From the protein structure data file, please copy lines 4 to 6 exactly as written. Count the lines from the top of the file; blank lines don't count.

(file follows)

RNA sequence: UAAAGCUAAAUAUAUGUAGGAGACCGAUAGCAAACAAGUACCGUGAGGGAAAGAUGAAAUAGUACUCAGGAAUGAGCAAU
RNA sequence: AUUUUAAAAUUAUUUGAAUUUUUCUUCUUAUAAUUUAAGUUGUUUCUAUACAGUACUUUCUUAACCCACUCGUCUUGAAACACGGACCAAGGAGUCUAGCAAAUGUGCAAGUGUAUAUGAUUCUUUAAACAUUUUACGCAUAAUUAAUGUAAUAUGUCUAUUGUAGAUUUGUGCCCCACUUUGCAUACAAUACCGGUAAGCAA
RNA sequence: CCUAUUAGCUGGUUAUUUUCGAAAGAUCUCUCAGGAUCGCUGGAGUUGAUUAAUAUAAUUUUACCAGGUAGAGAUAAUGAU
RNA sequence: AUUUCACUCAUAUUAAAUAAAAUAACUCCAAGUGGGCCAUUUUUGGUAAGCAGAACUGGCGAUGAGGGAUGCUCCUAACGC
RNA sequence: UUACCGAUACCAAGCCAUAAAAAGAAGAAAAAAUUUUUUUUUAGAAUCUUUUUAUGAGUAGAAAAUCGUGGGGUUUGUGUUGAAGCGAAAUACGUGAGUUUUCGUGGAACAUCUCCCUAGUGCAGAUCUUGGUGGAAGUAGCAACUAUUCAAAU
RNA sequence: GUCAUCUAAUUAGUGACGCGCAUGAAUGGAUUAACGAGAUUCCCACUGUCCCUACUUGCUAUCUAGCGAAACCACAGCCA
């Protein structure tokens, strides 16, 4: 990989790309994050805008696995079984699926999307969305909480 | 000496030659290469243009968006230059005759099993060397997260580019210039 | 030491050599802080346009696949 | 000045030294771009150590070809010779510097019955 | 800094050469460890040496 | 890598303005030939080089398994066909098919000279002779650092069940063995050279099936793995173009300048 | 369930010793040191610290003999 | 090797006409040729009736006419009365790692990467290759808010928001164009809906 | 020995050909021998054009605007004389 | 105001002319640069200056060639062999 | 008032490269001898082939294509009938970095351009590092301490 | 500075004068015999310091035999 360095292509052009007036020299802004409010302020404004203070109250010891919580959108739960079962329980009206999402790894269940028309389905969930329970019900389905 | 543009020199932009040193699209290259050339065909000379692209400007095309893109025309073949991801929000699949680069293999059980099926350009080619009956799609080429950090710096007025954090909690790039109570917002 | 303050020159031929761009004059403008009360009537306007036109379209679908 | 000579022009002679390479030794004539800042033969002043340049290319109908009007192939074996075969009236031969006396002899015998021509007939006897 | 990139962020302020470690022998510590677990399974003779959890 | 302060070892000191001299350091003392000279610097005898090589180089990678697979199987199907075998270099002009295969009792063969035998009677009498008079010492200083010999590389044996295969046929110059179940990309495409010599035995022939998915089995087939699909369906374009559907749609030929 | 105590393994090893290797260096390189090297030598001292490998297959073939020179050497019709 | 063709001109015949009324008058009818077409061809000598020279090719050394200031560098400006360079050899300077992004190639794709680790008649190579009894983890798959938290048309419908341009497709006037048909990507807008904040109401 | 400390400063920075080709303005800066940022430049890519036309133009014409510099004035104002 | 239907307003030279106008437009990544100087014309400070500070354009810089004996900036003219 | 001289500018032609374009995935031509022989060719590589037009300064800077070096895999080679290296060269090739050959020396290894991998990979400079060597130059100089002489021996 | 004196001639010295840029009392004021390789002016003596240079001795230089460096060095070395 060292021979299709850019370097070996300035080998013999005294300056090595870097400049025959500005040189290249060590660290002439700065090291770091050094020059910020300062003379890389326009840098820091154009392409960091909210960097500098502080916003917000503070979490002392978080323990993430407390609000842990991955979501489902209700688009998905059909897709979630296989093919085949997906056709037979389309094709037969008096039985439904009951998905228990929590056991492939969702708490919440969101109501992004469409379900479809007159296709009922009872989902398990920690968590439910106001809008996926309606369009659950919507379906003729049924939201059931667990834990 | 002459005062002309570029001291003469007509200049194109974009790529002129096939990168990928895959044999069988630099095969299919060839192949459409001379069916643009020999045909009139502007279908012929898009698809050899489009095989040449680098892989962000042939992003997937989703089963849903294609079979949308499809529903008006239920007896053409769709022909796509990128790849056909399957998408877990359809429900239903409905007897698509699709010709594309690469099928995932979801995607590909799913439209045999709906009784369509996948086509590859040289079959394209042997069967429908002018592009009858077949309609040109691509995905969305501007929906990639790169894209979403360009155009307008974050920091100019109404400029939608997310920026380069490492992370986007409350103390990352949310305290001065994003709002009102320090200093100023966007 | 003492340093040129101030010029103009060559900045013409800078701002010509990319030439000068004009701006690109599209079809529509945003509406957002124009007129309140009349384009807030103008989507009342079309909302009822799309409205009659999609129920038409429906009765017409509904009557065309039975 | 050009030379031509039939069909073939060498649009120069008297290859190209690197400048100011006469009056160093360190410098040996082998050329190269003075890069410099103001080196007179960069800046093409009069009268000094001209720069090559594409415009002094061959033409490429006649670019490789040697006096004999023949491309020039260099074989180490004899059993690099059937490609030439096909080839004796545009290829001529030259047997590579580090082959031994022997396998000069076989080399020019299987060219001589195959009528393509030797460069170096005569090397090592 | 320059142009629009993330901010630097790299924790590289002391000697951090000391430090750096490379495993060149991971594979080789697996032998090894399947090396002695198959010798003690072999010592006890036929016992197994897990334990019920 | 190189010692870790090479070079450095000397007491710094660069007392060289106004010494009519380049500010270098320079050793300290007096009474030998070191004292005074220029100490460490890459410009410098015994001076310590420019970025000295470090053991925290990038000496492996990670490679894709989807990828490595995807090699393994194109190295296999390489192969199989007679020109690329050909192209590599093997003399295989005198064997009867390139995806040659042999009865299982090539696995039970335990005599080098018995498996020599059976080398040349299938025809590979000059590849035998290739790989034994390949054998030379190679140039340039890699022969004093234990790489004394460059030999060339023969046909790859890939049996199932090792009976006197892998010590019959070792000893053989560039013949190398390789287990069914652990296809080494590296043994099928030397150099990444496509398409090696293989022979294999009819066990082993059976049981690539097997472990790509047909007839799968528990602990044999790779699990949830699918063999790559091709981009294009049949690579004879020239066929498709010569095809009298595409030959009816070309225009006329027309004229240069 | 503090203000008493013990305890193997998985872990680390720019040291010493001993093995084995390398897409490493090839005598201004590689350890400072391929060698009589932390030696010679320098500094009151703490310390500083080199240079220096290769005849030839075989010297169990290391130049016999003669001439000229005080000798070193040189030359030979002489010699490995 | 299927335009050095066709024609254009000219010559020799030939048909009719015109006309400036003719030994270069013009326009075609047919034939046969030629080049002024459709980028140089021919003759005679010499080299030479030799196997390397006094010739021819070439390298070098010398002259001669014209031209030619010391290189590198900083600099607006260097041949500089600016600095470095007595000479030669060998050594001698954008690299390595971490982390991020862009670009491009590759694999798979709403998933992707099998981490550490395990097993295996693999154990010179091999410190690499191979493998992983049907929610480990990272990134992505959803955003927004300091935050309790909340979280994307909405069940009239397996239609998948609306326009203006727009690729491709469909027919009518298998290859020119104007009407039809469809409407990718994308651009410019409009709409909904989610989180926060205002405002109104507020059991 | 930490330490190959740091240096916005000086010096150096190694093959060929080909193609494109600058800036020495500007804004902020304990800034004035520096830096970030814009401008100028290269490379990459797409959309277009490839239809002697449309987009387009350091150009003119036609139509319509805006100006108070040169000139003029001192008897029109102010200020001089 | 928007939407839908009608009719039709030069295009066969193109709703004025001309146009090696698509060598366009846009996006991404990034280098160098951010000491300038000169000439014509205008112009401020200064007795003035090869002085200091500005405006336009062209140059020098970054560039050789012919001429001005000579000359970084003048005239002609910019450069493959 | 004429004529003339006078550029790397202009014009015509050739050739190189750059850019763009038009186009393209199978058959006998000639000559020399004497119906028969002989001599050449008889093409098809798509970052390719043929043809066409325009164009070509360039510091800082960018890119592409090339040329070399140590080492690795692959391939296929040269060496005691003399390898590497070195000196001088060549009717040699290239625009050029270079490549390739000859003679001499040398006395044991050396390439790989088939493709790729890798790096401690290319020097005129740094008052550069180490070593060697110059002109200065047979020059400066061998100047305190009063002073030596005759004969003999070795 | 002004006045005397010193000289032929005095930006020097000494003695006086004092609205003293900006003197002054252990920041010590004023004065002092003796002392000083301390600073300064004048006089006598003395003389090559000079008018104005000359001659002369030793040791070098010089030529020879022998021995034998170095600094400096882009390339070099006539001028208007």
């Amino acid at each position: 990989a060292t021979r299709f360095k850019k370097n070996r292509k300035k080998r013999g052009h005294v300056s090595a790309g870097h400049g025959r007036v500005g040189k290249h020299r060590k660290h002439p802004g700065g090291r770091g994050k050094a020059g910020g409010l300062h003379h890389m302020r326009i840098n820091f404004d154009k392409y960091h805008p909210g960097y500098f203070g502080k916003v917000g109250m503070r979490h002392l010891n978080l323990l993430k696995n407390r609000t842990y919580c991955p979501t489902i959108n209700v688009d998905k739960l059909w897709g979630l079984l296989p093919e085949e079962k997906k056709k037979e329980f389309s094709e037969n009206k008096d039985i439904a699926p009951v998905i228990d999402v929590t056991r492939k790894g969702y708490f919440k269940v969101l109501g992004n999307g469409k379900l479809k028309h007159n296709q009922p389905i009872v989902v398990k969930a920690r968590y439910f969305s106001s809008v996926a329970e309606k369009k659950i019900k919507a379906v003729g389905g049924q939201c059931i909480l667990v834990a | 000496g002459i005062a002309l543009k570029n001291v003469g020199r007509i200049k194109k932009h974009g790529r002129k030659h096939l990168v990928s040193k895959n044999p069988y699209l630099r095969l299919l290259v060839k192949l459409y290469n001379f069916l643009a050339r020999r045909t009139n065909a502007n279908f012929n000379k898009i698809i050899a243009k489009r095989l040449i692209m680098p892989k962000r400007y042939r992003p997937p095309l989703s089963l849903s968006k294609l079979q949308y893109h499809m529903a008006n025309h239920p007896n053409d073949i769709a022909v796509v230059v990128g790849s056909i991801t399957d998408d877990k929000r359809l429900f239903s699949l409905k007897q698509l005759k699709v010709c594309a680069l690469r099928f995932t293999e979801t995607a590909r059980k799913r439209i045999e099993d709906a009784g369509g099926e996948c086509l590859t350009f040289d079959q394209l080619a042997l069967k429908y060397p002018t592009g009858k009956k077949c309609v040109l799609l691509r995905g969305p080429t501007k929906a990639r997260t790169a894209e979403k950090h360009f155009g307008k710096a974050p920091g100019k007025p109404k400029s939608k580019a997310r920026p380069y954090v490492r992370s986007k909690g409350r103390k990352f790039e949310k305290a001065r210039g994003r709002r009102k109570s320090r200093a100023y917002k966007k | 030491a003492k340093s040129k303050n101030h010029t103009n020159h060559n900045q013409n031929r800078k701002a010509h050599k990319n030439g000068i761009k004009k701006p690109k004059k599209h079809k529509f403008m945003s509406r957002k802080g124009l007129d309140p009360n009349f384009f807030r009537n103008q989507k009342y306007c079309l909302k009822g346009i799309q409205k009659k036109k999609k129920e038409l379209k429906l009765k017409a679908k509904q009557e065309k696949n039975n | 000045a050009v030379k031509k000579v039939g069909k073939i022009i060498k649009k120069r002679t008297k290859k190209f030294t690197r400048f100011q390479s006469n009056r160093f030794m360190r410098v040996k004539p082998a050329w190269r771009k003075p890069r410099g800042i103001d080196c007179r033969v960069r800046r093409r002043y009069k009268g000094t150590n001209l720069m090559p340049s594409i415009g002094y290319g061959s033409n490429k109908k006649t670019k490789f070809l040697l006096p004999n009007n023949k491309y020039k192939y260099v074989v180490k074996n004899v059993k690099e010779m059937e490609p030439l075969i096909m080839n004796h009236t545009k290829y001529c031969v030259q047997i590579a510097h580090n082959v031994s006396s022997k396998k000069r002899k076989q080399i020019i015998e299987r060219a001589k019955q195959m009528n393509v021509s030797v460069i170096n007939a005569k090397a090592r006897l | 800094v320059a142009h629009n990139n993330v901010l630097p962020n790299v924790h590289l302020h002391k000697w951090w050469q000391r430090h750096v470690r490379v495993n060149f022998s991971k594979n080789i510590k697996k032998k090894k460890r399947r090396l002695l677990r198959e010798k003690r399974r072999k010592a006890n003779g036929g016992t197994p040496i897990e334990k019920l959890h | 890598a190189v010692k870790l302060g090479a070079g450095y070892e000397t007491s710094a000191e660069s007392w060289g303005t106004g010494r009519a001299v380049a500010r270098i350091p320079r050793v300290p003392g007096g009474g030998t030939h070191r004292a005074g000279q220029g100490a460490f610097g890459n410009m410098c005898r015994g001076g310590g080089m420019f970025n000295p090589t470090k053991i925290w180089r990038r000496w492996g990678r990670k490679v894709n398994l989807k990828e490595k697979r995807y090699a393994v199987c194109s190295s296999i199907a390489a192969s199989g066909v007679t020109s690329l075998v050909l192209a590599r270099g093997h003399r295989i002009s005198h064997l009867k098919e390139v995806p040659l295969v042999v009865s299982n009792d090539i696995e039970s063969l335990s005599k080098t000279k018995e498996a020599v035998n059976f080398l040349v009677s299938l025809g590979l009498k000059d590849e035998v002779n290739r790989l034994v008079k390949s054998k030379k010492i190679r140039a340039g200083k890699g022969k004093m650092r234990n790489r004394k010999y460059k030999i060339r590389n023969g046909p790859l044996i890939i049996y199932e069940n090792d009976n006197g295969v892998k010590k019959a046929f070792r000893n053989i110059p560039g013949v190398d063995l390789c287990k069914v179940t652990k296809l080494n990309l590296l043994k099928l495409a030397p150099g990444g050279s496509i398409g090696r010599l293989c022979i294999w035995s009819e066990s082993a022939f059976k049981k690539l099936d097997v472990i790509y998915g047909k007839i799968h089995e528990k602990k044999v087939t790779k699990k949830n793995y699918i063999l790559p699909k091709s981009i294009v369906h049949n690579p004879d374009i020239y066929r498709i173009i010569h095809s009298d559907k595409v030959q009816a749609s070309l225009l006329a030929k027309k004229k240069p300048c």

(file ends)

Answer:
RNA sequence: AUUUCACUCAUAUUAAAUAAAAUAACUCCAAGUGGGCCAUUUUUGGUAAGCAGAACUGGCGAUGAGGGAUGCUCCUAACGC
RNA sequence: UUACCGAUACCAAGCCAUAAAAAGAAGAAAAAAUUUUUUUUUAGAAUCUUUUUAUGAGUAGAAAAUCGUGGGGUUUGUGUUGAAGCGAAAUACGUGAGUUUUCGUGGAACAUCUCCCUAGUGCAGAUCUUGGUGGAAGUAGCAACUAUUCAAAU
RNA sequence: GUCAUCUAAUUAGUGACGCGCAUGAAUGGAUUAACGAGAUUCCCACUGUCCCUACUUGCUAUCUAGCGAAACCACAGCCA